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Farm Coach story on Elaine Froese

by | Sep 5, 2010 | Uncategorized

Farm Coach story on Elaine Froese

By Bill Redekop
Winnipeg Free Press
April 30,2006

BOISSEVAIN – Elaine Froese doesn’t look like someone who once had 23 shock therapy sessions for what her doctor called the worst post-partum depression he had ever seen.

Froese is energetic, upbeat, engaging and direct. Her experience is part of the reason. “I don’t want to ever go back there,” she told me.

Froese bills herself as a “farm coach.” Don’t laugh. She gets $3,000 per speaking engagement, and recently returned from a gig in Lewiston, Idaho. She applies her practice across Western Canada, helping farm families untangle emotional issues from the business of running a farm.
Read this article as published in the May 8, 2006 Brandon Sun (pdf format)

And there is often much untangling to be done. So much of farming mixes business and family, with the potential to leave lasting scars.

Froese often deals with farm successions where a son or daughter is poised to take over the farm. The parents want to help him or her get started, but how do they ensure other family members are treated equally, and that everyone retains some link to the land to which they have emotional bonds?

Or she will tackle a case where a farm has been in a family for four generations, but now the son doesn’t know if he wants to take it over. His father has always dreamed he would. Neither of them can talk about it.

“This whole love issue stuff? Love is a part of business,” Froese says.

Or there are sons who took over the farm and now can’t pay the bills, or who want to make a career change, but feel like they’re letting down four generations of family.

“Now do you see how complicated it gets?” she asks.

Many sons, farming alongside their fathers, don’t feel appreciated, she said. “There are sons who have never heard their fathers say ‘I love you, and I’m proud of you, and I think you’re a great manager,'” she said. “We’re still dealing with farmers who are 76-years-old. Our generation is much different.”

Her depression two decades ago helped prepare Froese to help others. “This is my life’s calling,” she says, and, after sitting down with her for a short while, it’s hard to disagree.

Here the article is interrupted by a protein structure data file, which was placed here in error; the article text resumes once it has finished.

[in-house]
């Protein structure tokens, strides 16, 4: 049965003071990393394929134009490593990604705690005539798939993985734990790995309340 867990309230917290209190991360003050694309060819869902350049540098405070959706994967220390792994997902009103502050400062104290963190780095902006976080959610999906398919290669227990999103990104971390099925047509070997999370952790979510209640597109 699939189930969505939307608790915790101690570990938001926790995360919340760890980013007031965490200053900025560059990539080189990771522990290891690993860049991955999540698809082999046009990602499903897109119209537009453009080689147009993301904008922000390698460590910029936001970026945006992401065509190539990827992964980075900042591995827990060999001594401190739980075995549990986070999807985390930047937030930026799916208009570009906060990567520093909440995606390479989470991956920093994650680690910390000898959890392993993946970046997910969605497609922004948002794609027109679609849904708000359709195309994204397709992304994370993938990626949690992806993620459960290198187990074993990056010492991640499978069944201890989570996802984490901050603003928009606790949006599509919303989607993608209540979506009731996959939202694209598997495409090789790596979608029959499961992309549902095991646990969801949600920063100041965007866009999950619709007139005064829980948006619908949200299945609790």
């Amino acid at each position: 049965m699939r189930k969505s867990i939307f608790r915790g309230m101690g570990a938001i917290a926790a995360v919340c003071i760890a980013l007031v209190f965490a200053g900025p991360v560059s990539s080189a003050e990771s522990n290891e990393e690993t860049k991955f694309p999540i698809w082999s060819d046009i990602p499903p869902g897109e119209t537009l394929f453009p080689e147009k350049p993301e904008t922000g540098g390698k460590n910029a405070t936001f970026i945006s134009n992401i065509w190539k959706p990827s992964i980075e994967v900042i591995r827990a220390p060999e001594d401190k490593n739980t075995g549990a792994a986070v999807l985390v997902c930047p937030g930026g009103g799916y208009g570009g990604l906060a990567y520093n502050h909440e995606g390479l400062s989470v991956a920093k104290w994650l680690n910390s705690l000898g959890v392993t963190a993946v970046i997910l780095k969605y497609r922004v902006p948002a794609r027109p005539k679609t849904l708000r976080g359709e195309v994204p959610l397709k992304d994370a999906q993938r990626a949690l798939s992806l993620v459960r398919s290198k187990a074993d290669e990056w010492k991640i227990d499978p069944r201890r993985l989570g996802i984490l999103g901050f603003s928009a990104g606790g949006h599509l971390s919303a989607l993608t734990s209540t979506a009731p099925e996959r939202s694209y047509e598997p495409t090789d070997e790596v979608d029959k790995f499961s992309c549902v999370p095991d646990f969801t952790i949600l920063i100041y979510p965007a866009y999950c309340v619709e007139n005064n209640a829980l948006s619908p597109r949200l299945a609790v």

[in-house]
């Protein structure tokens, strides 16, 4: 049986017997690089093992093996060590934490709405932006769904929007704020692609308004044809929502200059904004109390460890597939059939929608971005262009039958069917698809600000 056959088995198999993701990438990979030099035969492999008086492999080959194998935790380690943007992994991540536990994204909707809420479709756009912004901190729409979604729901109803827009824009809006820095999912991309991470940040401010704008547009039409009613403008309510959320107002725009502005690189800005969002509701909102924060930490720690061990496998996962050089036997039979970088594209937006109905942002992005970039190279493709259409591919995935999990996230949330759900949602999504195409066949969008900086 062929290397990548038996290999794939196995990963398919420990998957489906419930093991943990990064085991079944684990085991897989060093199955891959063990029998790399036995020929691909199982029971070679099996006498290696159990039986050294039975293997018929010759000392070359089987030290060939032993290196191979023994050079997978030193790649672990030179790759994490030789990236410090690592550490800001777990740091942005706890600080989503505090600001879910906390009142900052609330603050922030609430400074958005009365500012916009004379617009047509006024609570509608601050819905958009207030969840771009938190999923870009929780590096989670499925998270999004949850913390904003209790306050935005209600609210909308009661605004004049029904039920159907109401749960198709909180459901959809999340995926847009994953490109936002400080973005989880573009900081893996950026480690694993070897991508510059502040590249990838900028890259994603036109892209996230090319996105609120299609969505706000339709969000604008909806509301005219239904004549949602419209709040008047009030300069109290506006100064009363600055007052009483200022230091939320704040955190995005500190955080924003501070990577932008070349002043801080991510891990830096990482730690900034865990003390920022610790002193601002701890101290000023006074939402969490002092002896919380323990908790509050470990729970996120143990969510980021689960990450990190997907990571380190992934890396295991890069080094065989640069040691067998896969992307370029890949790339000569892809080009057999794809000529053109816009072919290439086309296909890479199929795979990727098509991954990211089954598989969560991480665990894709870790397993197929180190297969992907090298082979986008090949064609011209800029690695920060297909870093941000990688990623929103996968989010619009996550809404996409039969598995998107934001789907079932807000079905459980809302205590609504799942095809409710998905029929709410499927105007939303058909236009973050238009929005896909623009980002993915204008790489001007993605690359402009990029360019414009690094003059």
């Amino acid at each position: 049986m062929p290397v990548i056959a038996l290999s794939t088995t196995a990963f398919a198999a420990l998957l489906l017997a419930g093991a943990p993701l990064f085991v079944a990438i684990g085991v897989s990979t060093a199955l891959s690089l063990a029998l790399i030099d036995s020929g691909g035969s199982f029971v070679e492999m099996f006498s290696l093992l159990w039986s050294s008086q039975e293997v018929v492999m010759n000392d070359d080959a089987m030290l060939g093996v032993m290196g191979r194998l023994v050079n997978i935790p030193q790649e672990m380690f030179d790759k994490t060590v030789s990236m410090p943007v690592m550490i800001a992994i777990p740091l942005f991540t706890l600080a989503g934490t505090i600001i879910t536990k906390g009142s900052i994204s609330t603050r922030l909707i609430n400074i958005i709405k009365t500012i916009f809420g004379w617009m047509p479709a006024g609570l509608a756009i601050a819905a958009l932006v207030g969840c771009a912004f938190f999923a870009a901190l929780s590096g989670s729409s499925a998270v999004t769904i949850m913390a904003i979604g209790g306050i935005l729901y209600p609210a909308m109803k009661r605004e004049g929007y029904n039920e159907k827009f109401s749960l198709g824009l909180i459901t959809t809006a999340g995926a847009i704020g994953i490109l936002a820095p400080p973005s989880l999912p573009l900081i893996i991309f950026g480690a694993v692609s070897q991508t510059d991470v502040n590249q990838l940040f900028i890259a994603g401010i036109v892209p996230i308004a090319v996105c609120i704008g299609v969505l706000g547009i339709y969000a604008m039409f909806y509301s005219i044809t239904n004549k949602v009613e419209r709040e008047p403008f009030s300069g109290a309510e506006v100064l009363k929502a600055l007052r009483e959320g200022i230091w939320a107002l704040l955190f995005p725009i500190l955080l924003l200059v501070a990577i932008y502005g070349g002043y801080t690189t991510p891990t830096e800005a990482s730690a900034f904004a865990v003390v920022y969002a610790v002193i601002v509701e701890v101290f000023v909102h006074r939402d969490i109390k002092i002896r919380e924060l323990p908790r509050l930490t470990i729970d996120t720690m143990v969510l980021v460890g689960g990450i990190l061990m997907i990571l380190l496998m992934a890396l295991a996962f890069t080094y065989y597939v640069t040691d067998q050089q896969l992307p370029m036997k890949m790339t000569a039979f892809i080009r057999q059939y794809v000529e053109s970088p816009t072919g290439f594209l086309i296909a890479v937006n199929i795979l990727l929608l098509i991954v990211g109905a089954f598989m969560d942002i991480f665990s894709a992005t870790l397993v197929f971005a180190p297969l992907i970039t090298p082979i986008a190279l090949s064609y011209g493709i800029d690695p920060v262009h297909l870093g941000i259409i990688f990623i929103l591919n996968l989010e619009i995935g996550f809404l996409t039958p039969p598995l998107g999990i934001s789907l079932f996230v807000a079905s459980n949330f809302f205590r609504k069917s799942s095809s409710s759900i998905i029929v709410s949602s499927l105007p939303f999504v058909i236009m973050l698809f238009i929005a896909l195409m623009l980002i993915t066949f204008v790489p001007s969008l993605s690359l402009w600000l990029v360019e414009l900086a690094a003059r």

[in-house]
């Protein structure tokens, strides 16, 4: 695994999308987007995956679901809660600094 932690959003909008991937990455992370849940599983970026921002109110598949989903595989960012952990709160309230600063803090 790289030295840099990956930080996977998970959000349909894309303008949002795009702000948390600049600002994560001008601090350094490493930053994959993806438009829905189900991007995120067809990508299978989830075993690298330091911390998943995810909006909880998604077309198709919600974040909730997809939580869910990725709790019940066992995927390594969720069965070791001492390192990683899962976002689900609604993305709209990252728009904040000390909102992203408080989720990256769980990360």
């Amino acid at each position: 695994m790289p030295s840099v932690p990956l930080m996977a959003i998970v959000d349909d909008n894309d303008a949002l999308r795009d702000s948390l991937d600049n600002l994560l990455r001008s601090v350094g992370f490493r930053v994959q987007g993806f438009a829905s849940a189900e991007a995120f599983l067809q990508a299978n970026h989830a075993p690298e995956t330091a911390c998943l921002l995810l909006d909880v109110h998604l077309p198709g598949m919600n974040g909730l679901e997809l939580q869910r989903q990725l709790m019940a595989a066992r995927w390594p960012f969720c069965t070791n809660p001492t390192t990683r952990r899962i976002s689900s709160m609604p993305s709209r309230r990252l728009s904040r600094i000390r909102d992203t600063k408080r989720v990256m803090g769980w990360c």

A farm coach isn’t something you just one day decide you’re going to be. She obtained her certificate from the Hudson Institute in Santa Barbara, Calif., through an eight-month distance education course, with four on-site learning components. She has several other certificates, like one from an estate planning course.

But she also has hands-on experience from working for 20 years as a mediator between farmers and creditors with the farm debt review board. She is also deacon in a local church and confides that she keeps a prayer list for those she sees struggling.

Last year, Froese self-published an advice book for farm families called Planting the Seed of Hope, which sells for $20, including taxes. She has sold close to 2,000 copies already.

“We, as farmers, are a minority culture. Where do you go to find people who understand what you’re going through?”

She generally meets with family members separately or in smaller groups before bringing the family together.

“I say, ‘Tell me about the bull in the middle of the room that no one wants to talk about.’ ”

She is, like so many rural people, more computer savvy than most city people. She has used a technician based in India to do things like install new database programs and rearrange her computer desktop. The Internet brings the world to her farm door at the end of a dusty, gravel road. Her website is elainefroese.com.

Froese also helps farm couples prepare mentally, physically and emotionally for retirement, and even helps clients find mates. “In rural areas, how do you meet people?”

Froese is spoken for, however. She was raised on a cattle ranch in Dugald, and travelled to Boissevain to work as a home economist. She picked out the carpet that’s still on the floor of the house she now lives in, without knowing she would one day marry the customer’s son, Wes Froese.

Elaine Froese also gives a handful of speeches for charities and church groups each year, setting aside her regular speaking fees.

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Read this article as published in the May 8, 2006 Brandon Sun (pdf format)

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